Alger ‘s research at the Independent Institute focuses on education reforms that provide a competitive education marketplace and increases parental control over their children ‘s education. The author of more than 40 education policy studies, Alger has advised the U.S. Department of Education on public school choice and higher education, and has also helped to advance educational reform in her home state of Arizona.

Alger ‘s research also inspired the introduction of the most school-choice bills in the history of California, five in all. Prior to her career in education policy, Alger taught college-level courses in American politics, English composition and rhetoric, and early British literature.

As is noted on the back cover of Alger’s book:

For nearly 100 years the federal government left education almost entirely in the hands of the citizenry and state and local governments, but in 1979, with the creation of the US Department of Education a sprawling bureaucracy with 153 programs, 5,000 employees, and an annual budget of approximately $70 billion, the federal government intruded itself into almost every area of education.

Accordingly, Alger reveals in her book that 1) federal involvement in education has been a failure, and 2) assesses, identifies, and articulates the best strategy for success.

Alger further explains how and why U.S. students are mediocre achievers in math, science, and other subjects when compared to many other nations – despite America’s schools being the most costly in the world. In her presentation, Alger debunked the common misconception that this nation was once a world leader in elementary and secondary education. We never ranked at the top. America can’t get back to the head of the class because we never were at the head of the class. In fact, we have always scored at, or near, the bottom of the rankings. But with effective educational reforms, the academic performance of American students could improve significantly.

For those who are advocates of school choice, Alger presents strong arguments for giving more power to parents and students.

Evolution of Department of Education

The original Department of Education was created in 1867 – and downsized to an office the following year – to collect information on schools and teaching that would help the States establish effective school systems. While the agency’s name and location within the executive branch have changed over the past 130 years, this early emphasis on getting information on what works in education to teachers and education policymakers continues down to the present day.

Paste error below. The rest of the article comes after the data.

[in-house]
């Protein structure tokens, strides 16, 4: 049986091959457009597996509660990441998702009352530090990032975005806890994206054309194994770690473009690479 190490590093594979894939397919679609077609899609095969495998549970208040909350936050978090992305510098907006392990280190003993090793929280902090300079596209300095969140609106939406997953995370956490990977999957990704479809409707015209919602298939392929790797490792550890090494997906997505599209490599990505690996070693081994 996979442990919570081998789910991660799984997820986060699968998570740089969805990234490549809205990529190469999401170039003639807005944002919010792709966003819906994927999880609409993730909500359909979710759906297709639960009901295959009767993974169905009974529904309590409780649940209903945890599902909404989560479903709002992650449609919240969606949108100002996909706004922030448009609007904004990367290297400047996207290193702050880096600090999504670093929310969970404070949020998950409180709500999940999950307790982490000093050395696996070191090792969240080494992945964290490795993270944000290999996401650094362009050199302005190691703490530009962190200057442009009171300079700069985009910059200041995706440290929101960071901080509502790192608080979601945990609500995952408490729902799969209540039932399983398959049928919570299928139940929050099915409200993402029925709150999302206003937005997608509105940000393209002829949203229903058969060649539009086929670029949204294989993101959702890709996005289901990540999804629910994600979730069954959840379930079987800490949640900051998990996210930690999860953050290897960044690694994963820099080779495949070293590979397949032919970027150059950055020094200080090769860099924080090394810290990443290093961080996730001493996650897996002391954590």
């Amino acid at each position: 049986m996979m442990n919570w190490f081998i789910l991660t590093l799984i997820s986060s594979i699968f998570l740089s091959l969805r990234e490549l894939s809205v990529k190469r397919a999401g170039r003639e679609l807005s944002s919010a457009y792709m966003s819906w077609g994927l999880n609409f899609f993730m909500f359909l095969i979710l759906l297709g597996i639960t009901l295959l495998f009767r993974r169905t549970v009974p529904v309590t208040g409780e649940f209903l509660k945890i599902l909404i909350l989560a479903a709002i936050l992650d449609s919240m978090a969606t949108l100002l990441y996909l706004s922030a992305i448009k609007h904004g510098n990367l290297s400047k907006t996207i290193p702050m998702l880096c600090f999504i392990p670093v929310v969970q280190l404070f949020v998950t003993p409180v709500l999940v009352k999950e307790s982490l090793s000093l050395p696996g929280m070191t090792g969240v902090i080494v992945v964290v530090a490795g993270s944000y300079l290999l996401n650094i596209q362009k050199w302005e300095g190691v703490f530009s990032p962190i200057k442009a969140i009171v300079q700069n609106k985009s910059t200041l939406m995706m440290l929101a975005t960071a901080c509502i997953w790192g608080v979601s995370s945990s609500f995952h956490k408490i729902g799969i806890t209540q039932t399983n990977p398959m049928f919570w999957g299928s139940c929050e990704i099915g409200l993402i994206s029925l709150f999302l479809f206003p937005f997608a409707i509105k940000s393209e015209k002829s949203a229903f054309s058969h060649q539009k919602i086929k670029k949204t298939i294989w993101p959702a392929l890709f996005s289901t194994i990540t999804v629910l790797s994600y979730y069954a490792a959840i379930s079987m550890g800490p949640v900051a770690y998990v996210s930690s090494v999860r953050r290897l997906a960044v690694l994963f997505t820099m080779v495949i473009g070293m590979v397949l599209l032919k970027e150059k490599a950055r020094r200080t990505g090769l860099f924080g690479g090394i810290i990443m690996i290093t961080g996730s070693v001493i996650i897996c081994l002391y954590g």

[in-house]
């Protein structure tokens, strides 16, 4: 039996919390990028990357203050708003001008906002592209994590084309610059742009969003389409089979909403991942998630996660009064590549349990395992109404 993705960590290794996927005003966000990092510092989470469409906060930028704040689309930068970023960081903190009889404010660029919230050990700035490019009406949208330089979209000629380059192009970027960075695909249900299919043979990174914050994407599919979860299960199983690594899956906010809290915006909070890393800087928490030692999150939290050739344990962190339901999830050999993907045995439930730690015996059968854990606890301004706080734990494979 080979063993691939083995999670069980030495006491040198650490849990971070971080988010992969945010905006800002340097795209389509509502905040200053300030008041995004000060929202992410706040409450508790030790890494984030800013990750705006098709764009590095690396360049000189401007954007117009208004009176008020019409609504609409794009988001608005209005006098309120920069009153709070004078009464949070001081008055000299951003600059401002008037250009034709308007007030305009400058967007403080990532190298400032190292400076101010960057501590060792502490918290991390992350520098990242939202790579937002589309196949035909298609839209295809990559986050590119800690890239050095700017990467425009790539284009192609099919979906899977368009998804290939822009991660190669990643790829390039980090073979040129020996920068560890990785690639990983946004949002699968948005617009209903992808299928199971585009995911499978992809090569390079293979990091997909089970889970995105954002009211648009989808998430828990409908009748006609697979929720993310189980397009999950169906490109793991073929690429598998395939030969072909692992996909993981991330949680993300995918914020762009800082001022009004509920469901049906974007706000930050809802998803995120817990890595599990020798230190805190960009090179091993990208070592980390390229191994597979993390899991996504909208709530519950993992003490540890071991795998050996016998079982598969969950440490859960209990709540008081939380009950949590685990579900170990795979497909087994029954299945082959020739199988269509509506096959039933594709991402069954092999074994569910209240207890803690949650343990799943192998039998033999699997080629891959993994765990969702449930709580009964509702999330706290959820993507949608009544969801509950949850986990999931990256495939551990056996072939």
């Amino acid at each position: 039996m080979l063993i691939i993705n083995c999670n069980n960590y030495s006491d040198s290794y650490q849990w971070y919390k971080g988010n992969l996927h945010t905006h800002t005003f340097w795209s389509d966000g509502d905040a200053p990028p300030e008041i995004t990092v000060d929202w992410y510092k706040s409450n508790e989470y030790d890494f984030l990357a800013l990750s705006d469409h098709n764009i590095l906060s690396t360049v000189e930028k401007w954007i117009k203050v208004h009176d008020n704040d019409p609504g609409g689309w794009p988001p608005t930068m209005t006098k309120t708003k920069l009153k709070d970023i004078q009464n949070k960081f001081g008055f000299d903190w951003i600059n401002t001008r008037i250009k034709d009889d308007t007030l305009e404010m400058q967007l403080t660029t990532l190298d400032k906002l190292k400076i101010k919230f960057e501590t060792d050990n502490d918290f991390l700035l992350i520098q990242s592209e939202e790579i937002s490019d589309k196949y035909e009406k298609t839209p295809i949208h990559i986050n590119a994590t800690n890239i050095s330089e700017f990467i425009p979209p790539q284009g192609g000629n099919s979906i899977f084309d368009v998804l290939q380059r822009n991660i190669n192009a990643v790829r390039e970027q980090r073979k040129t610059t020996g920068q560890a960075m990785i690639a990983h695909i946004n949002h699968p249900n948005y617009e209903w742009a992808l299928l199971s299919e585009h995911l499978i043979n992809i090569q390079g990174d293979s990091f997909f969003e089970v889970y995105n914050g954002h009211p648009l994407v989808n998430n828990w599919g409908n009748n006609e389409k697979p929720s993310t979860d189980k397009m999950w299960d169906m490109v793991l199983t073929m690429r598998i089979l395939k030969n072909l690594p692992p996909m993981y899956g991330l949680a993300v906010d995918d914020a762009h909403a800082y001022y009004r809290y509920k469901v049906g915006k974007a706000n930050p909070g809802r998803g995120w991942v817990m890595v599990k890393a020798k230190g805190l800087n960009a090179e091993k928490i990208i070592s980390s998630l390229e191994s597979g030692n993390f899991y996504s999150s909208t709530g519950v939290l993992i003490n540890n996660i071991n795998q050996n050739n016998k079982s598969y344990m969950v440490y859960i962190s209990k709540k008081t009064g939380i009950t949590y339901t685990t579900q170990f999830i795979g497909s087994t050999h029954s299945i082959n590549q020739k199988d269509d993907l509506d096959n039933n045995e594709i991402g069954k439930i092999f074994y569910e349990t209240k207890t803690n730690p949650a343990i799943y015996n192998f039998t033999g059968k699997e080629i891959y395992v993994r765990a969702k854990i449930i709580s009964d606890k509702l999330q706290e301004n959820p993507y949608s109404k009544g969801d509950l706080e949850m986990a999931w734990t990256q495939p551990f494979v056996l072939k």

When debate opened in the House on June 5, 1866 about a national channel of communication among school officers of different states and the federal government, there was neither mention nor desire to utilize the federal treasury to fund any educational programs. There was no hint that the department would do anything other than collect statistics. In short, the department was to be an educational statistical service located in Washington, D.C. The department, which started out with four employees, acted as a clearing house of data for educators and policymakers.

Democratic Rep. Samuel Moulto from Illinois had this to say about his version of a Department of Education – which has come to pass in America today, but which was never sanctioned by our Constitution:

Now, sir, in order to make education universal, what do we want? What is the crying necessity of this nation today? Why, sir, we want a head. We want a pure fountain from which a pure stream can be poured upon all the States. We want a controlling head by which the various conflicting systems in the different States can be harmonized, by which there can be uniformity, by which all mischievous errors that have crept in may be pointed out and eradicated.

Present-day Department of Education

There is no traditional or historical basis for The Department of Education. The department represents a political agenda administered from Washington DC. The department was moved here and there during its history, and went through some name changes, but in whatever form it has taken it has failed to improve education – such as in 2016, when the department spent $200 billion.

In 1976, presidential candidate Jimmy Carter promised to create a Department of Education, and is immediately endorsed by the National Education Association. This is first time the NEA endorsed a presidential candidate in more than a century of existence.